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Religious Education (R.E)



RE helps to promote the spiritual, moral, cultural, mental and physical development of pupils, and prepares them for the opportunities, responsibilities and experiences of later life. At Maple Tree Primary we follow the “Identities, Meanings, Values: The RE Agreed Syllabus 2018-2023 (Bedford Borough, Central Bedfordshire and Luton). We aim to develop pupils’ knowledge and understanding of Christianity and other principal religions, traditions and world views.

Through discrete lessons, assemblies and circle time we intend for the teaching of RE to engage, inspire, challenge and encourage pupils, equipping them with the knowledge and skills to answer challenging questions, explore different religious beliefs, values and traditions and develop a more rigorous understanding of the numerous religious traditions, beliefs and practices that are followed in our multi-cultural society. We want the children to know how religious education promotes discernment and enables pupils to combat prejudice, preparing them for adult life, employment and life-long learning.

Click the table below to see our whole school overview for R.E.

Parents are entitled to arrange for children to be withdrawn from Collective Worship or Religious Education or both in which case they should contact the Headteacher.


RE (Religious Education) is taught to all children as we see it as an important element in the broad and balanced curriculum we aim to provide. RE is taught through stories, role play, discussion and debate and the use of the local community. Local church volunteers present weekly assemblies with a Christian focus to children from EYFS to Year 6. Parents and carers are invited to participate in Easter and Harvest assemblies each year. EYFS perform in a Christmas nativity, Key stage 1 and Key stage 2 a Christmas performance containing a mixture of singing, reading and acting.

During each Key Stage, pupils are taught knowledge, skills and understanding through learning about Christianity, Judaism and Islam through KS1, adding Sikhism, and Hinduism in KS2.   Each unit of work identifies prior learning and shows how this is built upon. 

RE is taught weekly in most year groups though some classes may block units within a term to allow suitable links to be made to specific religious festivals taking place or to link in with other topics being taught.  Children gain a deeper understanding of the religion studied through the use of high quality resources/artefacts.

The following skills are used, in order to strengthen the skills and deepen the understanding and knowledge taught: investigating, reflecting, recalling and retelling, exploring, discussing and empathising.  Children can discuss and compare the lives of people they have studied from a variety of different religions.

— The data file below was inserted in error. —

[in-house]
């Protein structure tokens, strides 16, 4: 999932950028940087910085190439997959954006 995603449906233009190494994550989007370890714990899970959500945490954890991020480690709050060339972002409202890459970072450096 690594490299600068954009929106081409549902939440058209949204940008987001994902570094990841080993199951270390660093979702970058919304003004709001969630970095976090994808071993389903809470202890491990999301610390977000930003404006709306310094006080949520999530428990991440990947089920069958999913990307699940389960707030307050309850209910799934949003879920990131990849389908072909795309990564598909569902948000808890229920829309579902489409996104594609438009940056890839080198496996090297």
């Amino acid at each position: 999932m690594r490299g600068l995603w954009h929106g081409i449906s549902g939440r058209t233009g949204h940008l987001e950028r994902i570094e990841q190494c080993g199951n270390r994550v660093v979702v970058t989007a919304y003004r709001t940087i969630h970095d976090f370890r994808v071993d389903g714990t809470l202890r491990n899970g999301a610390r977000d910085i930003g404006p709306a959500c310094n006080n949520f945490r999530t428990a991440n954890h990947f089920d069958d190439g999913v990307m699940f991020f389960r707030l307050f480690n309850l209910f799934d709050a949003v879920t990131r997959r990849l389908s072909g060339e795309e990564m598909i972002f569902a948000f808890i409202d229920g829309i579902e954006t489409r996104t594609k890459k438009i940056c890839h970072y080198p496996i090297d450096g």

Attitudes which are fundamental to RE are: curiosity and wonder, commitment, fairness, respect, self- understanding, open-mindedness, critical mindedness and enquiry. These work alongside the SMSC links and British Values implemented within school as a whole.

Assemblies take place across the whole school and in classes; these are delivered by senior leaders, class teachers and our local church group, ‘Open the Book’.  

Visits to places of worship, and visitors representing different religions are encouraged as they provide a variety of first-hand experiences for our children, to spark their interest and relate new learning to their own experience.


Our RE curriculum is well thought out and is planned to demonstrate progression.

The children make progress by knowing more, remembering more and being able to do more. They need to transfer and embed key concepts into their long-term memory and apply them fluently.

Children will make at least good progress from their last point of assessment.  

We measure the impact of our curriculum in the following ways: 

  • Children demonstrate a positive attitude towards people of any religion and show an understanding of cultural beliefs different to their own.
  • They demonstrate respectful behaviour to all and this is transferable outside of school in the wider community and beyond.
  • Assessing children’s understanding of each unit’s linked vocabulary before and after the unit is taught.
  • Images and videos of the children’s learning.
  • Interviewing the pupils about their learning (pupil voice).
  • Pupil’s books are scrutinised and there is the opportunity for a dialogue between teachers to understand their class’s work.
  • Marking of written work in books.

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